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UA Student Finds ‘Hawaiian Beach’ Sand on Mars University of Arizona

Most geology students are used to traveling far and wide to collect samples for their research, but University of Arizona Shaunna Morrison has everybody beat by a long shot: 140 million miles, on average, stand between her sampling sites and her lab.
As part of NASA’s designated science team in charge of CheMin, one of 10 scientific instruments mounted on the Mars rover Curiosity, Morrison never gets her hands on the samples she collects, but that’s a small price to pay for the opportunity to analyze soil scooped up by a robot on another planet.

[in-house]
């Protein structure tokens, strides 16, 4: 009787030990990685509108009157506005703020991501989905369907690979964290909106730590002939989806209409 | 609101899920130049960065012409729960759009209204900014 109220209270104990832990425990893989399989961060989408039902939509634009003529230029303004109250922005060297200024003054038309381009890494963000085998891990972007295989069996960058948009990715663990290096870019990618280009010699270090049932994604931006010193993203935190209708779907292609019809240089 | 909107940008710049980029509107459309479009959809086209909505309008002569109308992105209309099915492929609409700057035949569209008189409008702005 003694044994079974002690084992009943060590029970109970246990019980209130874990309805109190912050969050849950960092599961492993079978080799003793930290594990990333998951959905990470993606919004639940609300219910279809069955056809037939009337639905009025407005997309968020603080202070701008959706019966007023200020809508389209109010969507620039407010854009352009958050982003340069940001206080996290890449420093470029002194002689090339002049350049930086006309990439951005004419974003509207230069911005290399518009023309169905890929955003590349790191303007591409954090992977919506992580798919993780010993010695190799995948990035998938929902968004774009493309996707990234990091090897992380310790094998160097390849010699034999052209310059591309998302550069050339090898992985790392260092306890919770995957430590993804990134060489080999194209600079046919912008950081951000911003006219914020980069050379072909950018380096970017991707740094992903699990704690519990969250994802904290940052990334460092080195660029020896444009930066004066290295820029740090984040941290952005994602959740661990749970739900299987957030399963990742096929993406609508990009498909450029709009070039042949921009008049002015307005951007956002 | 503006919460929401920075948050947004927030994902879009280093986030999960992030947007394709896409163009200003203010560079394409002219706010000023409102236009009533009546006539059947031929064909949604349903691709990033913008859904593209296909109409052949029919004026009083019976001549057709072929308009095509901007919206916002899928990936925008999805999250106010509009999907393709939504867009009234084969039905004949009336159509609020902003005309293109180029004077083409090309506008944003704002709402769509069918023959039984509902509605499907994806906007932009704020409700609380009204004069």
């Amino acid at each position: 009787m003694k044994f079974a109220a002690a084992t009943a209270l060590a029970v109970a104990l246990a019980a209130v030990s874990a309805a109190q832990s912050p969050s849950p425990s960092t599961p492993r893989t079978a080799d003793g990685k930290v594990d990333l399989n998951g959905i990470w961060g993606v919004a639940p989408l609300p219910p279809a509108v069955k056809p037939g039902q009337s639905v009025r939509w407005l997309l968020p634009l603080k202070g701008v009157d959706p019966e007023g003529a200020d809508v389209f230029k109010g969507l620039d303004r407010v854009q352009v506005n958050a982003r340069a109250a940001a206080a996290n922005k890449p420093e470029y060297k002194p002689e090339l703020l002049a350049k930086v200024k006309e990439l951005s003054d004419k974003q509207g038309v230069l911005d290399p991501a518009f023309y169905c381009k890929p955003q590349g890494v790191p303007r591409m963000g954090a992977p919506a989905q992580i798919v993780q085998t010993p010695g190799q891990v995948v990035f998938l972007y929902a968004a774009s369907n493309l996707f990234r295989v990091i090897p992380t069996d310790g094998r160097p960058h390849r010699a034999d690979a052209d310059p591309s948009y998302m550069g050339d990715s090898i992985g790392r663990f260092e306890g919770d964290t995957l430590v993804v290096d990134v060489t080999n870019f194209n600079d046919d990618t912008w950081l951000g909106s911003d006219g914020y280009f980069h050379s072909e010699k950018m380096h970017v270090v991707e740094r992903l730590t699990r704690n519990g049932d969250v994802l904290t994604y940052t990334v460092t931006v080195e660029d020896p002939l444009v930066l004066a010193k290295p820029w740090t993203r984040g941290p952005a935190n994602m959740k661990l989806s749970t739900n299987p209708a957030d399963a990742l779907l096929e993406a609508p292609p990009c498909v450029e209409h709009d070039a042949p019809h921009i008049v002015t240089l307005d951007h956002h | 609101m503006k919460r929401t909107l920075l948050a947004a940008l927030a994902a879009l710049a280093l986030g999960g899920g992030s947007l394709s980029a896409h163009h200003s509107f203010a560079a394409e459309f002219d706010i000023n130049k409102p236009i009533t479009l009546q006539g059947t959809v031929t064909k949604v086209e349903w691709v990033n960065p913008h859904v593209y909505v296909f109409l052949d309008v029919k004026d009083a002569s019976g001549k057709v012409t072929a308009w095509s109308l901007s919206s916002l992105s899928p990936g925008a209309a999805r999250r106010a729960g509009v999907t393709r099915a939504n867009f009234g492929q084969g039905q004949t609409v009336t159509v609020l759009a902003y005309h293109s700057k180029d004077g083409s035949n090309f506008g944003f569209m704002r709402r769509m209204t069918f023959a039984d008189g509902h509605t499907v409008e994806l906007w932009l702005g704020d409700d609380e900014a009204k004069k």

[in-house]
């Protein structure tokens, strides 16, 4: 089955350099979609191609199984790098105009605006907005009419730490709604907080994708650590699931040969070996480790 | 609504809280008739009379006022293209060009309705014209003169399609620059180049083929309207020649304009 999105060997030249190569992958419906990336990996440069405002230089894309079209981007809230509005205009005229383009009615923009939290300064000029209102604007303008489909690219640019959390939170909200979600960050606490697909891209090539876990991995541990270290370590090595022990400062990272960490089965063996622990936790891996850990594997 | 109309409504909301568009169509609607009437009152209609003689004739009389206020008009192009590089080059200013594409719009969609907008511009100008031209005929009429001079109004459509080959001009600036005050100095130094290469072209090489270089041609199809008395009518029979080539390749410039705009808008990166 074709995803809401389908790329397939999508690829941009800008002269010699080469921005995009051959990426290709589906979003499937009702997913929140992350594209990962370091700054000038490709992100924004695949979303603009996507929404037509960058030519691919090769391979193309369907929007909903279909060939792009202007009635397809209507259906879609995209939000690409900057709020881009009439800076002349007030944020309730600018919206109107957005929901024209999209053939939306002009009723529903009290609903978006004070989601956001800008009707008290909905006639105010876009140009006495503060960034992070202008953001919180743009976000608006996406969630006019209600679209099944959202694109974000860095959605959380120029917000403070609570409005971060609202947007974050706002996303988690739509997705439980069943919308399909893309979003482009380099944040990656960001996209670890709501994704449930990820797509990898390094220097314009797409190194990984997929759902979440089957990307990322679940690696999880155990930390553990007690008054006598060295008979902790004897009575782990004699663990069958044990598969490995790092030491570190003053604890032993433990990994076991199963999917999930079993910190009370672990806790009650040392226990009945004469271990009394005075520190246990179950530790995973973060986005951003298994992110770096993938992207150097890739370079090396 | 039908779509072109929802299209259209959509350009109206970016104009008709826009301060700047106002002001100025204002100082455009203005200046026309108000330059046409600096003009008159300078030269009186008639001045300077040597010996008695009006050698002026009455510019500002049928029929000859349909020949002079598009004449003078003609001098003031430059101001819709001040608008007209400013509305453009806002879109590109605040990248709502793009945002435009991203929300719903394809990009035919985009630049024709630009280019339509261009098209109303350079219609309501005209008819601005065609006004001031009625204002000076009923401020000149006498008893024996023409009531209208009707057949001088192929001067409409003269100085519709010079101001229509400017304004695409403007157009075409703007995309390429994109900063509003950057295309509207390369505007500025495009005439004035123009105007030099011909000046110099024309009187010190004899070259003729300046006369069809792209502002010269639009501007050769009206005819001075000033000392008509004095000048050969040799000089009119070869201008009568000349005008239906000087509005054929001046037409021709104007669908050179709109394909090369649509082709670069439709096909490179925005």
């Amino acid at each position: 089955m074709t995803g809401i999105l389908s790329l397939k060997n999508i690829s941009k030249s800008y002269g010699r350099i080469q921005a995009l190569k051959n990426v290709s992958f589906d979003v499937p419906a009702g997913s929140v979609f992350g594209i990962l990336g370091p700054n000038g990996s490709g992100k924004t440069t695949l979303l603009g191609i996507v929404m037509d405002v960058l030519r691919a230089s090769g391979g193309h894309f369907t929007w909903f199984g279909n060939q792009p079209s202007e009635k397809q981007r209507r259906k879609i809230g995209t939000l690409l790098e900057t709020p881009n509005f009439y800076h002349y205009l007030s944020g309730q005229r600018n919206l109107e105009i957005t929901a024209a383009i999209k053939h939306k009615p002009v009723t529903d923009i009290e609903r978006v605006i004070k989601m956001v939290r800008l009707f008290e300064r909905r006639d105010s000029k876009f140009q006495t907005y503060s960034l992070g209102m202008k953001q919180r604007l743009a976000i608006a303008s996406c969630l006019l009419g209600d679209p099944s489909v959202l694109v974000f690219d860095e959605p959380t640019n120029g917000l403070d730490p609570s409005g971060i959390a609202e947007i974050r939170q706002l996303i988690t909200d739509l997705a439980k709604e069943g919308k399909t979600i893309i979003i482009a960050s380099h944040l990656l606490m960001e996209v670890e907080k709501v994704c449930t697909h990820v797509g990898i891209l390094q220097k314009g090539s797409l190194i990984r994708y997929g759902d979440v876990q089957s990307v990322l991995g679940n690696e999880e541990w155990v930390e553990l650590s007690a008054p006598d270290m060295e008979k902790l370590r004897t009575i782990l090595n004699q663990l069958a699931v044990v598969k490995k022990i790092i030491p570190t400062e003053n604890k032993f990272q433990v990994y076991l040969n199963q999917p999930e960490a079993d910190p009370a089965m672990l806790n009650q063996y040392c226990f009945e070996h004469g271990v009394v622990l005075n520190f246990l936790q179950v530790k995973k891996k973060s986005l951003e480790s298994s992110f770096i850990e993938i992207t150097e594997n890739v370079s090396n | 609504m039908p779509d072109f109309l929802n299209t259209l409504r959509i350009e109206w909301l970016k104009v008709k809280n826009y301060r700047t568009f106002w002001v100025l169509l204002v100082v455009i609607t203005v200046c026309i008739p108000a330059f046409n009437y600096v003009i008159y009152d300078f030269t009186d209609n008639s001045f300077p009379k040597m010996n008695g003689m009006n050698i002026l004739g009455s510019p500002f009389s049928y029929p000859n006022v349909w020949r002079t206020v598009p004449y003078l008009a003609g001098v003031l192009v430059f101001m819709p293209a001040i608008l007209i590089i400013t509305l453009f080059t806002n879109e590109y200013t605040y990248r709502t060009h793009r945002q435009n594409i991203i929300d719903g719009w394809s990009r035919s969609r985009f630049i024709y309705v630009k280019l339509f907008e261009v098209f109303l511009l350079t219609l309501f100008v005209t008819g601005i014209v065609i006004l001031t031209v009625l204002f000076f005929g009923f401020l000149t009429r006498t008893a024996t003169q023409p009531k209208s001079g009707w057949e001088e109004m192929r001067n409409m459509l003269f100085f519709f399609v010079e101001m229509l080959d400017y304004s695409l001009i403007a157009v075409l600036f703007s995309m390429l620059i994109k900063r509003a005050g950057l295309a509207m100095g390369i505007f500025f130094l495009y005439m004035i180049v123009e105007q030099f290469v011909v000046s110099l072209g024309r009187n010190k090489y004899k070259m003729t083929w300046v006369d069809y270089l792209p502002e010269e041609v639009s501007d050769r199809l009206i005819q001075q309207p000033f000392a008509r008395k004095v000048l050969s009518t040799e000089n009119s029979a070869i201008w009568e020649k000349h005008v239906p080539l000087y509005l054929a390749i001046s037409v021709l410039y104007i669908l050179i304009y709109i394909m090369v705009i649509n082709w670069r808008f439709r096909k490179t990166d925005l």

Earlier this month, Morrison co-authored two scientific publications in the journal Science, reporting the first scientific results of Curiosity’s digging into the soil near Mount Sharp in Gale Crater. Morrison provided the first detailed analyses of individual mineral compositions in the Martian surface.
“We knew from previous Mars missions what elements are present in the Martian soil, but we didn’t know how they are arranged, in other words, what minerals they form,” said Morrison, a first-year PhD student in the UA Department of Geosciences.